Validating the Berg Balance Scale for patients with Parkinson's disease: A key to rehabilitation evaluation

Southeastern Parkinson's Disease Research, Education, and Clinical Center, McGuire Veterans Medical Center, Richmond, VA 23249, USA.
Archives of Physical Medicine and Rehabilitation (Impact Factor: 2.57). 05/2005; 86(4):789-92. DOI: 10.1016/j.apmr.2004.11.005
Source: PubMed


To assess the criterion-related validity of the Berg Balance Scale (BBS) in subjects with Parkinson's disease (PD).
Prospective, correlational analysis between the BBS and accepted measures of PD motor and functional impairment.
The federally funded PD research center, an interdisciplinary center of excellence for people with PD within a Veterans Affairs medical center.
Thirty-eight men (average +/- standard deviation, 71.1+/-10.5 y) with confirmed PD. Their initial diagnosis had been made on average 5.8+/-3.6 years earlier. All could stand or walk unassisted and had mild to moderate disability. Patients who could not ambulate without assistive devices were excluded.
Not applicable.
Correlational analyses between the BBS and the Unified Parkinson's Disease Rating Scale (UPDRS) motor scale, Modified Hoehn and Yahr Staging (Hoehn and Yahr) Scale, and the Modified Schwab and England Capacity for Daily Living Scale (S&E ADL Scale).
BBS score showed significant correlations with indicators of motor functioning, stage of disease, and daily living capacity. BBS score was inversely associated with the UPDRS motor score (-.58, P <.005), Hoehn and Yahr Scale staging (-.45, P <.005), and S&E ADL Scale rating (.55, P <.005). In all 3 correlations, lower scores on the BBS (indicating greater balance deficits) correlated with higher UPDRS scores (indicating greater motoric or functional impairment).
Results support the criterion-related validity of the BBS. Its utility in other balance conditions of older adults has been established. Rehabilitation interventions have been shown to improve the balance deficits associated with PD. Early referral and periodic reassessment is vital to achieving and maintaining improvements. Our research results agree with other published research in suggesting that the BBS may be used as a screening tool and ongoing assessment tool for patients with PD.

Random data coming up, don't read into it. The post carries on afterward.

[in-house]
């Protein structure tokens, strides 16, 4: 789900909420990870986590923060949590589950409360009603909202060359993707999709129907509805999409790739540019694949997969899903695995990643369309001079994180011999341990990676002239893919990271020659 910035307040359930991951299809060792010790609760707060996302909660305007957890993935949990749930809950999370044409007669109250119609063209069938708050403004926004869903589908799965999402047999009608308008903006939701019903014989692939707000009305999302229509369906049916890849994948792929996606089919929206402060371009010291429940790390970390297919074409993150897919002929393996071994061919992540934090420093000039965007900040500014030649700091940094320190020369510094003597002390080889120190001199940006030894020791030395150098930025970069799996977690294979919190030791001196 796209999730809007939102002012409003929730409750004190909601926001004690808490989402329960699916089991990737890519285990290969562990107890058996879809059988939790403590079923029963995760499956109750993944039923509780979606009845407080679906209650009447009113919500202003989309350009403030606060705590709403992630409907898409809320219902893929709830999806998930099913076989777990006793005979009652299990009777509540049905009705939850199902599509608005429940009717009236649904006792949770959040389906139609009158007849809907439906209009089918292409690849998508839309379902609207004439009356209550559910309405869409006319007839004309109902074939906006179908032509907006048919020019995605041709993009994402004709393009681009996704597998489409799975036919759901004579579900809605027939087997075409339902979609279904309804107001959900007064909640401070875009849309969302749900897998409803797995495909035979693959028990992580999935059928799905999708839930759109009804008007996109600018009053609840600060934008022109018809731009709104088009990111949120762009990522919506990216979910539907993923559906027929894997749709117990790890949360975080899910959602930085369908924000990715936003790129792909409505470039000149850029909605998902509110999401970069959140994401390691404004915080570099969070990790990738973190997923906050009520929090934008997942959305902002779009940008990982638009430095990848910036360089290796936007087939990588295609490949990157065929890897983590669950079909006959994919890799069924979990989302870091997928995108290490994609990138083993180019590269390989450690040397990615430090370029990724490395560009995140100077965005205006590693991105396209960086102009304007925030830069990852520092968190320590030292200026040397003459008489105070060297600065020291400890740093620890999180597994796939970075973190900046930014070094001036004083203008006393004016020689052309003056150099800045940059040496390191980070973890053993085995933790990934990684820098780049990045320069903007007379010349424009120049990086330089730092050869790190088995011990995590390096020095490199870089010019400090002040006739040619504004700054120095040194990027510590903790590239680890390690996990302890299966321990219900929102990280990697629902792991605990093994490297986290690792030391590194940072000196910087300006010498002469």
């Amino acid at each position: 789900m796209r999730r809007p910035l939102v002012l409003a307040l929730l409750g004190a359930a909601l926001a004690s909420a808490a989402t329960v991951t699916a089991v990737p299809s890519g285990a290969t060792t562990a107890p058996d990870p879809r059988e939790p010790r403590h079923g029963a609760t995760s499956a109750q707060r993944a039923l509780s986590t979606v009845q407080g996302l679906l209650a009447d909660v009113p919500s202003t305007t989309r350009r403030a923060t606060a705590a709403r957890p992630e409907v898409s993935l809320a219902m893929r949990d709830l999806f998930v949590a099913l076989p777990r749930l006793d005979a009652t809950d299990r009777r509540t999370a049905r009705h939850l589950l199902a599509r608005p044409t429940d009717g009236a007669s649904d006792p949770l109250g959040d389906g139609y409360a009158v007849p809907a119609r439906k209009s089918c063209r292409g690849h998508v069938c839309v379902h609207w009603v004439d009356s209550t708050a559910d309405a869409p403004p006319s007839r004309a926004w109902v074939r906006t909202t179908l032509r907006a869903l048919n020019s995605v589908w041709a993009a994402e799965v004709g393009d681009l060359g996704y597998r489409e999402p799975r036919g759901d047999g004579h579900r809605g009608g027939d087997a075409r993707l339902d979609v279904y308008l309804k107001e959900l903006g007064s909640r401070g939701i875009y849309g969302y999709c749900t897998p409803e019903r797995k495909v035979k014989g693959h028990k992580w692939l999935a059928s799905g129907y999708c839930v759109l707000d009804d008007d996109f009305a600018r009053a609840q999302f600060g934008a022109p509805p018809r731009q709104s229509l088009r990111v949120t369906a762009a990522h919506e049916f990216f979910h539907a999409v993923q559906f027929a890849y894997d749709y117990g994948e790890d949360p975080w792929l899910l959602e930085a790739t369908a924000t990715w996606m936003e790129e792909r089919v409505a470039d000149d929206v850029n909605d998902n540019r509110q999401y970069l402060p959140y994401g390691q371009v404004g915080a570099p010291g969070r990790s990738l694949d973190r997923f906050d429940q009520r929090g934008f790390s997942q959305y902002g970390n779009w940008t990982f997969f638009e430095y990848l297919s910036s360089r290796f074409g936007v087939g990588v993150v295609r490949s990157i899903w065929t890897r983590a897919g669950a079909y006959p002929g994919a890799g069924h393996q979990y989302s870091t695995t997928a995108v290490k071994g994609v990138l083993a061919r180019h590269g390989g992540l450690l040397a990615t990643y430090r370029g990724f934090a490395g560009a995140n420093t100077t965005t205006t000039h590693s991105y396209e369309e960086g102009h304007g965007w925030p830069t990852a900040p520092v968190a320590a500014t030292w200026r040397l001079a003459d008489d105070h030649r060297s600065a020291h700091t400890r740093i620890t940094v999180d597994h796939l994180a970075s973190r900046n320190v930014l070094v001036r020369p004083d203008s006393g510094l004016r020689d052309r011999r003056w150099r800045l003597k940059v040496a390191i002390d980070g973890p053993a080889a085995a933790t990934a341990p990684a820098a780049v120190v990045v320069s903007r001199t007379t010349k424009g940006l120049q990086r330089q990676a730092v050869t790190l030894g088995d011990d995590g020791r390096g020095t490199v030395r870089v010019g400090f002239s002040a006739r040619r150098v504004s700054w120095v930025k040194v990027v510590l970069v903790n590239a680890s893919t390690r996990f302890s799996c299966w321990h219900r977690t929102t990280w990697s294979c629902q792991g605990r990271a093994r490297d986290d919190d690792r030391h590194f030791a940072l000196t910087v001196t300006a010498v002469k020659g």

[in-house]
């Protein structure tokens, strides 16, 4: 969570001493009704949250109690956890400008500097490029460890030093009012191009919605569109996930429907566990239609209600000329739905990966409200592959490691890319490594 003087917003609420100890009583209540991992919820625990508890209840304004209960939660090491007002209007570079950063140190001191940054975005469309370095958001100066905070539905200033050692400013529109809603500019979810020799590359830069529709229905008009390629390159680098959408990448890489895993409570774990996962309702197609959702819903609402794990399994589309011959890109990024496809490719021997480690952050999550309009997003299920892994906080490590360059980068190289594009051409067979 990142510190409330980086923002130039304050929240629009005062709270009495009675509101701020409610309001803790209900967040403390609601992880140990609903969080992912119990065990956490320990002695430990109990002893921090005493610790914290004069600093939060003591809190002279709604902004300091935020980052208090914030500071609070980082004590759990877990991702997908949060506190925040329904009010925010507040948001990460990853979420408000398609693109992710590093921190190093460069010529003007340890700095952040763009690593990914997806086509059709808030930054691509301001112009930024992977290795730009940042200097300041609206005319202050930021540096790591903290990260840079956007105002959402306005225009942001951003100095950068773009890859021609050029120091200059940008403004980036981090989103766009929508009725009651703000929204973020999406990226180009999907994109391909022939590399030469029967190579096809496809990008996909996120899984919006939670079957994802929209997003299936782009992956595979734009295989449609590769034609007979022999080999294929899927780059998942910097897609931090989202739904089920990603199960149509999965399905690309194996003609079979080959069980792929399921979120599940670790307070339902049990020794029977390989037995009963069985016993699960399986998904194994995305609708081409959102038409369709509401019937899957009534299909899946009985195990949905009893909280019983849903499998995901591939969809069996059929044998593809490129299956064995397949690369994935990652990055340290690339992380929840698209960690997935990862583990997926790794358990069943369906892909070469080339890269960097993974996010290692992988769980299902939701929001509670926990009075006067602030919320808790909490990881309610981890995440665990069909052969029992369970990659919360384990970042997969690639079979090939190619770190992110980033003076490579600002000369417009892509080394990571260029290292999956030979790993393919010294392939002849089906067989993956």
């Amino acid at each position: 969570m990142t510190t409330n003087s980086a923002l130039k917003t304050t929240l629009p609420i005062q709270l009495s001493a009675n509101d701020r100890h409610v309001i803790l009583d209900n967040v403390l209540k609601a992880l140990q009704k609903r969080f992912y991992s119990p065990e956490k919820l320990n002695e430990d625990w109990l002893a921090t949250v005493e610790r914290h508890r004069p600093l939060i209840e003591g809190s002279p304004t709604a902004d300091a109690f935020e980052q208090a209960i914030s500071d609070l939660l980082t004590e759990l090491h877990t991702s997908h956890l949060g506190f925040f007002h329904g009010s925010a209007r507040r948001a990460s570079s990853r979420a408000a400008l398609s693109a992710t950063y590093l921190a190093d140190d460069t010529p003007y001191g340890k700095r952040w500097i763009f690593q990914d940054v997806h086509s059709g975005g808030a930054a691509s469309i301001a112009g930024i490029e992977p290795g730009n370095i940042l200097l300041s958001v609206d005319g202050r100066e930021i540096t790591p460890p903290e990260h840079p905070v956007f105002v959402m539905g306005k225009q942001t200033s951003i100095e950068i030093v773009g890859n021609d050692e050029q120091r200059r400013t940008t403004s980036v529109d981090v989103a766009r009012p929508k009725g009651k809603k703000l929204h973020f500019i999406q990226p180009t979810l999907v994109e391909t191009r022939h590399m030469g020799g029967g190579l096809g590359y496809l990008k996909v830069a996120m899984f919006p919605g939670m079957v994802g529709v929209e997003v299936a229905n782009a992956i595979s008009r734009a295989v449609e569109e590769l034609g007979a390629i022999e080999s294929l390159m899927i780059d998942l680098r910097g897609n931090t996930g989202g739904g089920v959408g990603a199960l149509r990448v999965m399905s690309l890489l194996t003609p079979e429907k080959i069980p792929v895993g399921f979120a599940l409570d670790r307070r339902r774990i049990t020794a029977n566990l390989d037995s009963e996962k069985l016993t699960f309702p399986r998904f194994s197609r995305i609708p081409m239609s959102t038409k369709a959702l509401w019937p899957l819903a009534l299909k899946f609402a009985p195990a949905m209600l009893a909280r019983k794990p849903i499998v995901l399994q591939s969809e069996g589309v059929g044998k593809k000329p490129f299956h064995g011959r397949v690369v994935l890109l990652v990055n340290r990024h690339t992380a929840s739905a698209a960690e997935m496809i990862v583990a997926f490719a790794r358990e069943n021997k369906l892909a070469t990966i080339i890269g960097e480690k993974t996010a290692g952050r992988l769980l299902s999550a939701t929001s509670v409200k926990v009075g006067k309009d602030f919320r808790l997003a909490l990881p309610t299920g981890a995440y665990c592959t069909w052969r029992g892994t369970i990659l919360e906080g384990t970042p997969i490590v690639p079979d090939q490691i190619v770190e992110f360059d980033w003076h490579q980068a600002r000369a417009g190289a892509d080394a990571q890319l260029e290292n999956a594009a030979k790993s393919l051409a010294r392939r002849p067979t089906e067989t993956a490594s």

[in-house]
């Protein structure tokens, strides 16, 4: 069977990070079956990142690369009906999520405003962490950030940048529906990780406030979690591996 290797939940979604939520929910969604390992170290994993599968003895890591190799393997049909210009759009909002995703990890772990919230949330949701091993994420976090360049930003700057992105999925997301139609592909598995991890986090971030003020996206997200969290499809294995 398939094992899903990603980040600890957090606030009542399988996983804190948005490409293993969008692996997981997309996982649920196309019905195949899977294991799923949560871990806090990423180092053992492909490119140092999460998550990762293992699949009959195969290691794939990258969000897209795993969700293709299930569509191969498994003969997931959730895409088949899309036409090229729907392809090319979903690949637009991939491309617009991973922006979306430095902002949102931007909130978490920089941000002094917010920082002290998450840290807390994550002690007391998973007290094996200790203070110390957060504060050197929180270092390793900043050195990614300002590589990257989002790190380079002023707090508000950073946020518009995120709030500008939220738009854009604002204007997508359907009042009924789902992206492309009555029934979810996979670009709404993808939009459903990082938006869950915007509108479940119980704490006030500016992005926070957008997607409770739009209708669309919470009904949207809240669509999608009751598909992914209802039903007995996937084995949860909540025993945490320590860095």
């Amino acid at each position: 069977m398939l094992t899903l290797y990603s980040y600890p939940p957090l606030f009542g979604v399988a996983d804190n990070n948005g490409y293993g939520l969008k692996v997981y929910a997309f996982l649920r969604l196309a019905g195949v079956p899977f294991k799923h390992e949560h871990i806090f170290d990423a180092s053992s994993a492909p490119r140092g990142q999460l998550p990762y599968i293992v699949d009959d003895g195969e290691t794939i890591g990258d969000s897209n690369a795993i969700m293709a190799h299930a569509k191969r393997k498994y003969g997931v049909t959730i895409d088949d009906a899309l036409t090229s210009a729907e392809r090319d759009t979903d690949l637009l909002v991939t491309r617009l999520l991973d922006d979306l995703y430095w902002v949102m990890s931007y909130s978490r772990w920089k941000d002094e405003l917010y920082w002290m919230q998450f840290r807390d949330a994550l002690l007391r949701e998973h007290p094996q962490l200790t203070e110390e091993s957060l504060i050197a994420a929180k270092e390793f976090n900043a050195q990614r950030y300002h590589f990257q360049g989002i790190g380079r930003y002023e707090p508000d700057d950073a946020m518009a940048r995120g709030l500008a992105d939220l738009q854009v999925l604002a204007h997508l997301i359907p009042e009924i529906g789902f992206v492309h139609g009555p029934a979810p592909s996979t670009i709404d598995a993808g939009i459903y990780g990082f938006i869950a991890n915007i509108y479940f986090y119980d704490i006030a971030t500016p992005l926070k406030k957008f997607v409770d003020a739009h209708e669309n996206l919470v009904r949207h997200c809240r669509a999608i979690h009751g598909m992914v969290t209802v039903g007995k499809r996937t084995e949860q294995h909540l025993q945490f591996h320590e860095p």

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Available from: Rashelle B Hayes, May 07, 2014
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    • "In addition, with the aim to evaluate the patient's static and dynamic balance abilities, the Berg Balance Scale (BBS) (Qutubuddin et al., 2005) was administered , and the Timed Up and Go test (TUG) was used to assess the basic functional mobility and safety with mobility (Morris S, Morris ME & Iansek, 2001). "
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    ABSTRACT: Background: Several studies have clearly shown that physical exercise can reduce the progression of motor symptoms in Parkinson's Disease (PD). However, little is known about the effects of a Nordic Walking (NW) program in PD patients. Objective: To determine the effects of a NW program on motor and non-motor symptoms, functional performances and body composition in PD patients. Methods: Twenty PD patients (16M, 4F, 67.3 ± 7.8 years) were enrolled and randomly assigned to NW group (NWg, n = 10) and Control group (Cg, n = 10). The training consisted in 2 sessions per week for 12 weeks. Training effects were assessed by functional and instrumental tests and motor and non-motor symptoms were assessed by UPDRS-III, Hoehn and Yahr scale, PD Fatigue Scale, Beck Depression Inventory-II, Starkstein Apathy Scale, and Non-Motor Symptoms Scale. Results: Significant changes in resting HR, in walked distance (p < 0.05), and in lower limbs muscles strength (p < 0.005) were observed in NWg. Both balance abilities and safety with mobility were increased (p < 0.005). Significant variations in some circumferences and body composition were registered. Finally, a significant improvement in motor and non-motor symptoms was detected: UPDRS-III, HY scale, PFS-16, BDI-II, SAS, NMSS. Conclusions: A tailored exercise program including NW proved to be an effective way to improve daily activities and both motor and non-motor symptoms in PD patients.
    Neurorehabilitation 10/2015; 37(2). DOI:10.3233/NRE-151257 · 1.12 Impact Factor
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    • "Patients were not asked to change their medication timing; rather, the assessment timing was accommodating the patient's routine medication schedule. Instruments included several standard PD measures: Hoehn and Yahr (HY; stage of disease) (Hoehn and Yahr 1967), Unified Parkinson's Disease Rating Scale (UPDRS; Part III, motor scores) (Fahn and Elton 1987), and the Parkinson's Disease Questionnaire [PDQ-39: a self-report measure of quality of life (QOL)] (Jenkinson et al. 1997), the Berg Balance Scale (BBS: a measure of performance on balance tasks of varying difficulty) (Qutubuddin et al. 2005), and the Beck Depression Inventory (BDI: a selfreport measure of depression) (Beck et al. 1996). The interpretation of improvement is supported by statistical test and previous UPDRS motor score research. "